Meet Dean Mung Chiang
Mung Chiang is the John A. Edwardson Dean of the College of Engineering and the Roscoe H. George Distinguished Professor of Electrical and Computer Engineering at Purdue University. Prior to July 2017, he was the Arthur LeGrand Doty Professor of Electrical Engineering at Princeton University. His research on communication networks received the 2013 Alan T. Waterman Award, the highest honor to scientists and engineers under the age of 40 in the U.S. A recipient of a Guggenheim Fellowship and the IEEE Kiyo Tomiyasu Technical Achievement Award, his research paper citations leads to an H-index of 70 and 23 of his advisees have become professors. He founded the Princeton EDGE Lab in 2009, which bridges the theory-practice gap in edge networking research by spanning from proofs to prototypes, and co-founded a few startup companies in mobile data, IoT and AI with products used by tens of millions of people worldwide. He was also elected to the board of the global nonprofit Industrial Internet Consortium. A recipient of the ASEE Terman Education Award, his textbook “Networked Life,” popular science book “The Power of Networks,” and online courses have reached hundreds of thousands of students.
From the Dean: September 2019 Engineering Community Letter
Dear Purdue Engineering Community,
This year of 2019-20 has gotten off to an exciting start. And not just because of the ECE student and Boilermaker quarterback Elijah Sindelar’s performance at the opening home game last Saturday.
Today we celebrated the generous new support from Lilly Endowment, which has provided a $40M gift to the Gateway Complex for Engineering and Polytechnic. This allows Gateway II to be constructed at the same time as Gateway I, now named Dudley Hall. Like previous gifts from Lilly Endowment, the impact will be significant: in this case the transformation of how engineering students learn and how Purdue serves Indiana. The Gateway Complex, including Potter Hall renovation per our Space Master Plan 2017-2027, will re-envision the southeast neighborhood of campus and a continuous flow from Grissom Hall all the way to Armstrong Hall.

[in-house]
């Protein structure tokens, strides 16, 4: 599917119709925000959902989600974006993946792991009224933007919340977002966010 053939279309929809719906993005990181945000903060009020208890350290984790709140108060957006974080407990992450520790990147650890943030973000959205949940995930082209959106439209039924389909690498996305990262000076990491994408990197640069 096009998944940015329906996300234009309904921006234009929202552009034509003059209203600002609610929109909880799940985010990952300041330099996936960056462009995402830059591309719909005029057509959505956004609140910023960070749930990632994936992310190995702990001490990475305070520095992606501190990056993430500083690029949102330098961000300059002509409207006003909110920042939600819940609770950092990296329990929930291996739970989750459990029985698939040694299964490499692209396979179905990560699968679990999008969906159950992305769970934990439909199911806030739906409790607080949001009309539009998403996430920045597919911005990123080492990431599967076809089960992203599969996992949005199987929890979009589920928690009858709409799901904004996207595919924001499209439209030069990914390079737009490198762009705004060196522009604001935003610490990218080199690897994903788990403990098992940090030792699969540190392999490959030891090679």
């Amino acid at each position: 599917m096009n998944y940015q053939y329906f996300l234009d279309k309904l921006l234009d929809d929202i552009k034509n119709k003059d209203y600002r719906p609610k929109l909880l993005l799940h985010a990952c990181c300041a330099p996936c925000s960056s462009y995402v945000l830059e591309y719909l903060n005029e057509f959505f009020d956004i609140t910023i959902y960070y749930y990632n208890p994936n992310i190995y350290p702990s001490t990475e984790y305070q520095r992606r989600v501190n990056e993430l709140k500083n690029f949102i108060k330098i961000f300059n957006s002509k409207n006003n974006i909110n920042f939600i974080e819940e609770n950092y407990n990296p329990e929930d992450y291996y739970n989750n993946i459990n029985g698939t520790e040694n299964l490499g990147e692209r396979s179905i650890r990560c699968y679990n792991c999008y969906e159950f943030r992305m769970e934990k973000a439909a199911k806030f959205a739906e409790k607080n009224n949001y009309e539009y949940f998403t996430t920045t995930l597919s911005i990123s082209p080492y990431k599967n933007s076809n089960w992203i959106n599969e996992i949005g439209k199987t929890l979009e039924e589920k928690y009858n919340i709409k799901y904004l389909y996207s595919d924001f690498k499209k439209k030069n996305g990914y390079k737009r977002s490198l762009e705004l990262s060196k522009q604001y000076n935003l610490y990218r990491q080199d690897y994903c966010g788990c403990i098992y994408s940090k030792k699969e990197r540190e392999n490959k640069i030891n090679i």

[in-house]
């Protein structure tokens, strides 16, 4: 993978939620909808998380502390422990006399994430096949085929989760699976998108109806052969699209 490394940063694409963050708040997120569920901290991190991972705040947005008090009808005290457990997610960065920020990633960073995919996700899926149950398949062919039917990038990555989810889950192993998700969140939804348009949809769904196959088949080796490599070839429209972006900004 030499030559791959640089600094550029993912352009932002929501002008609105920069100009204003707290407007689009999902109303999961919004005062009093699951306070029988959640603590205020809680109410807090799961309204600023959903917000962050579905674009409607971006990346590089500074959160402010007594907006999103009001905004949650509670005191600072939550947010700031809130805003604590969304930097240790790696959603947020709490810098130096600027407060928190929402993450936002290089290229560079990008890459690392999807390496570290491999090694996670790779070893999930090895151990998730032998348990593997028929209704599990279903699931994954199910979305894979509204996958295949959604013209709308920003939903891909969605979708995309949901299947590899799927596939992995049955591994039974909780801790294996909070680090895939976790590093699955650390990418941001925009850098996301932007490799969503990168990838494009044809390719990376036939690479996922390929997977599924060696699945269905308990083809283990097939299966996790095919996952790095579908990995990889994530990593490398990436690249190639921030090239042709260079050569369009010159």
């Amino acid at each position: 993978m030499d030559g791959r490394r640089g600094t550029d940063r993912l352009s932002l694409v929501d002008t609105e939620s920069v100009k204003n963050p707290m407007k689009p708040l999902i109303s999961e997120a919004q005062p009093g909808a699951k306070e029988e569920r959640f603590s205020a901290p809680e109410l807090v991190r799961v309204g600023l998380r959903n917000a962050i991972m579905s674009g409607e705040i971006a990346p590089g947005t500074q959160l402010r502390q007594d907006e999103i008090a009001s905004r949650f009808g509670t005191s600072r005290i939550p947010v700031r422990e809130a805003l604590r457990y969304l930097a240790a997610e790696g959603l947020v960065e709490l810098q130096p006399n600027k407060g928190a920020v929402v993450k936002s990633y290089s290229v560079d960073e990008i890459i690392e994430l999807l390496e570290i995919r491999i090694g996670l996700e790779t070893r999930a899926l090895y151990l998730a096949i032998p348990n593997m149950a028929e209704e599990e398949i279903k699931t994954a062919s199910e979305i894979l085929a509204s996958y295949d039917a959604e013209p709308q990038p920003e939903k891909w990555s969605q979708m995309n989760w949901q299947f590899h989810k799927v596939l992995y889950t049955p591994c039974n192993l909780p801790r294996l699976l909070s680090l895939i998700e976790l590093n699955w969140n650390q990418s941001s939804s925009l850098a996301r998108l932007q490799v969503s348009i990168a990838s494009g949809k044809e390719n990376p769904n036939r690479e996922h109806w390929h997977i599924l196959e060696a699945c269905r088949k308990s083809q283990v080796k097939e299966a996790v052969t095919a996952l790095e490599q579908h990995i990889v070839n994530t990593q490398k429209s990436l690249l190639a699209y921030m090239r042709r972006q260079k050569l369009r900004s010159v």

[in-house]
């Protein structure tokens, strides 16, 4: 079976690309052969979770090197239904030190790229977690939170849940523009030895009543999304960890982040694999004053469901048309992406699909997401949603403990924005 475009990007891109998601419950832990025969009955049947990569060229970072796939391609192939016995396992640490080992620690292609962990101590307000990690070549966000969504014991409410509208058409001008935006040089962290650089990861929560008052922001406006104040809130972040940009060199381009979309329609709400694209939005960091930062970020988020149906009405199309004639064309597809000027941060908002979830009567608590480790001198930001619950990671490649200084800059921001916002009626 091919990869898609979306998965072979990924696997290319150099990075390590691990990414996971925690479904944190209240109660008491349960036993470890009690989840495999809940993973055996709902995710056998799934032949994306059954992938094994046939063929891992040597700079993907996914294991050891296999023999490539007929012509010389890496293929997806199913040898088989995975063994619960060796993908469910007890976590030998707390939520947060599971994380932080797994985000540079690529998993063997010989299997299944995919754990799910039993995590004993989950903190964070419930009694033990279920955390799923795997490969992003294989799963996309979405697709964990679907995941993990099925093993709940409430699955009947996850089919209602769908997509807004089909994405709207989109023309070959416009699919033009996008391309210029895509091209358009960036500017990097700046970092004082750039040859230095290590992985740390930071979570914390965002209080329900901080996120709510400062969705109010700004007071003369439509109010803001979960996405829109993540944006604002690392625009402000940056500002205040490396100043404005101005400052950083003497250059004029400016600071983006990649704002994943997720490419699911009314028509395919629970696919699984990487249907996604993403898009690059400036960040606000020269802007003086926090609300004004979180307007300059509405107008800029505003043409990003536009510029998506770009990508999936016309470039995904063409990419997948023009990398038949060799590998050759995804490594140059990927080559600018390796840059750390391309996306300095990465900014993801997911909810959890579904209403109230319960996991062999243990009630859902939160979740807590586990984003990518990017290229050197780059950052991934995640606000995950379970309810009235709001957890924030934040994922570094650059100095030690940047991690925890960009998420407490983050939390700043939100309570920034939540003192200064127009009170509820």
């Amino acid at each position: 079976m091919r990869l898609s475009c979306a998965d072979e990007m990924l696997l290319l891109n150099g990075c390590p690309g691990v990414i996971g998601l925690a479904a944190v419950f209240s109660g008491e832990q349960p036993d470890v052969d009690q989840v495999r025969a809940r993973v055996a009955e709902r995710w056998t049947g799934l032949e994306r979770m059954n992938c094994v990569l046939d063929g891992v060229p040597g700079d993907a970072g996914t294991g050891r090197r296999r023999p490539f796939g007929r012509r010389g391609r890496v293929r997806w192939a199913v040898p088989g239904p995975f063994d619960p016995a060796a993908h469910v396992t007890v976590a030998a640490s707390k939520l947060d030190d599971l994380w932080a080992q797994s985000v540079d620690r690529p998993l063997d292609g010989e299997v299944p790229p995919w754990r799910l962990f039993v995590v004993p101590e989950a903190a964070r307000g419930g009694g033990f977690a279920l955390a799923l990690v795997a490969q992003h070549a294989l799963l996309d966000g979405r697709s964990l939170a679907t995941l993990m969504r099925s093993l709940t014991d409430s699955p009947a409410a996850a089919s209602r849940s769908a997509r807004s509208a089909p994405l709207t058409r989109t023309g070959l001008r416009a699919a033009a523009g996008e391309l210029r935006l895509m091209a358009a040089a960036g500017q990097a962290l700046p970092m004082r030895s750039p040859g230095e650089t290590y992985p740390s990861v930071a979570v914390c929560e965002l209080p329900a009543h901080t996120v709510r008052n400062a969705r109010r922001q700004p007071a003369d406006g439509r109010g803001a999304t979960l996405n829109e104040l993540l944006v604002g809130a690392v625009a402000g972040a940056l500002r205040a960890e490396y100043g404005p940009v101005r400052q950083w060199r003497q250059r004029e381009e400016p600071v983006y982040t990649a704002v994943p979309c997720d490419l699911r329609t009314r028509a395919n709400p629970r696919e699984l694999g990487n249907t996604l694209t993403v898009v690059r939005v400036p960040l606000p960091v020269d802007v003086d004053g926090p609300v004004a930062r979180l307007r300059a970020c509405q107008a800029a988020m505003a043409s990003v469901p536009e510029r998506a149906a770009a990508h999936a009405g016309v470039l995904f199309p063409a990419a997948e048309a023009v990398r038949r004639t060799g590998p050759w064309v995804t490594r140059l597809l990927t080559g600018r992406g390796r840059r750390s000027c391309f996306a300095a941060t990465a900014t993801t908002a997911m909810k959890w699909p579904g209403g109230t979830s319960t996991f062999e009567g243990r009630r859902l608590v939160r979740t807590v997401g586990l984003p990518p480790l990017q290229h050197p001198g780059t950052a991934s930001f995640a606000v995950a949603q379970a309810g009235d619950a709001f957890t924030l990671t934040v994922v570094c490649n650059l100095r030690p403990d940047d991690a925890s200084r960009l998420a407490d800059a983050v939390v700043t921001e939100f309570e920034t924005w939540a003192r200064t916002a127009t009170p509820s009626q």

A week ago, we "flipped the switch" for the nation's first fully digitized nuclear reactor at Purdue, commissioned by the U.S. Nuclear Regulatory Commission. Another example of being the best at the intersection between the virtual and physical sides of engineering, this substantially updated version of a long-standing Purdue asset will enable new research and teaching.
Yesterday the latest college ranking by U.S. News and World Report was released, including the one for engineering. To the degree that any particular ranking methodology is useful, we are glad to see that Purdue Engineering is again the largest top-10 engineering undergraduate program in the U.S., and that 7 of our B.S. degrees are ranked in the departmental top 10. Compared with last year, 6 degree programs received better ranking.
Later this month, the weekend of Sept 20-22 will be particularly busy, when we celebrate the 50th anniversary of Interdisciplinary Engineering. IDE has had a substantial impact on now-stand-alone degrees and continues to offer creative paths for engineering students today. Then later that weekend, the second annual Amelia Earhart Summit, organized by Women in Aerospace and Graduate Women’s Group, will feature alumna Beth Moses, the first female astronaut in the private sector.
I also hope you will mark the afternoon of Sept. 30 for a special event announcing another key development in our continued innovation of learning.
Pinnacle of Excellence at Scale takes a unique combination of places, programs and people. Thank you for what you do each and every day. Boiler up!
John A. Edwardson Dean of the College of Engineering